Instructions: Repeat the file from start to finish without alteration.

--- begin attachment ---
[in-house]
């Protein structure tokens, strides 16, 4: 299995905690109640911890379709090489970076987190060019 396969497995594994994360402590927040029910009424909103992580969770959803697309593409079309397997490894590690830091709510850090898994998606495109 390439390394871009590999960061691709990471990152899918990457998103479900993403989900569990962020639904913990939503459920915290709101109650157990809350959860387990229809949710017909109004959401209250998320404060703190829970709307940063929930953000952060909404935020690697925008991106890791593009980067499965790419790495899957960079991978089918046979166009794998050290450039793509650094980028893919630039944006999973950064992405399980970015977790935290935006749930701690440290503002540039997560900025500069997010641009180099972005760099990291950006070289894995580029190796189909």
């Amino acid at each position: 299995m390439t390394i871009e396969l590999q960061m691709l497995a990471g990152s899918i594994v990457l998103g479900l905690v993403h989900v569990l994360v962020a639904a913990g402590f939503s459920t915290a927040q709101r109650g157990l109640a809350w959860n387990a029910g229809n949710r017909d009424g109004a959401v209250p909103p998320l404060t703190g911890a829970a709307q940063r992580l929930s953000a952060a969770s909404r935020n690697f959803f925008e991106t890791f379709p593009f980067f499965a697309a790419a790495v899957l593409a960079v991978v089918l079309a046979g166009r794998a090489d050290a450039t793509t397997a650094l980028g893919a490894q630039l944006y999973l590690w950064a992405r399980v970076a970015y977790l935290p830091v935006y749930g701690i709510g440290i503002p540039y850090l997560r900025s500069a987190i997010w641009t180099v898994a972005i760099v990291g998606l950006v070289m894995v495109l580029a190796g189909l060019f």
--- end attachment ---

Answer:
[in-house]
């Protein structure tokens, strides 16, 4: 299995905690109640911890379709090489970076987190060019 396969497995594994994360402590927040029910009424909103992580969770959803697309593409079309397997490894590690830091709510850090898994998606495109 390439390394871009590999960061691709990471990152899918990457998103479900993403989900569990962020639904913990939503459920915290709101109650157990809350959860387990229809949710017909109004959401209250998320404060703190829970709307940063929930953000952060909404935020690697925008991106890791593009980067499965790419790495899957960079991978089918046979166009794998050290450039793509650094980028893919630039944006999973950064992405399980970015977790935290935006749930701690440290503002540039997560900025500069997010641009180099972005760099990291950006070289894995580029190796189909």
């Amino acid at each position: 299995m390439t390394i871009e396969l590999q960061m691709l497995a990471g990152s899918i594994v990457l998103g479900l905690v993403h989900v569990l994360v962020a639904a913990g402590f939503s459920t915290a927040q709101r109650g157990l109640a809350w959860n387990a029910g229809n949710r017909d009424g109004a959401v209250p909103p998320l404060t703190g911890a829970a709307q940063r992580l929930s953000a952060a969770s909404r935020n690697f959803f925008e991106t890791f379709p593009f980067f499965a697309a790419a790495v899957l593409a960079v991978v089918l079309a046979g166009r794998a090489d050290a450039t793509t397997a650094l980028g893919a490894q630039l944006y999973l590690w950064a992405r399980v970076a970015y977790l935290p830091v935006y749930g701690i709510g440290i503002p540039y850090l997560r900025s500069a987190i997010w641009t180099v898994a972005i760099v990291g998606l950006v070289m894995v495109l580029a190796g189909l060019f």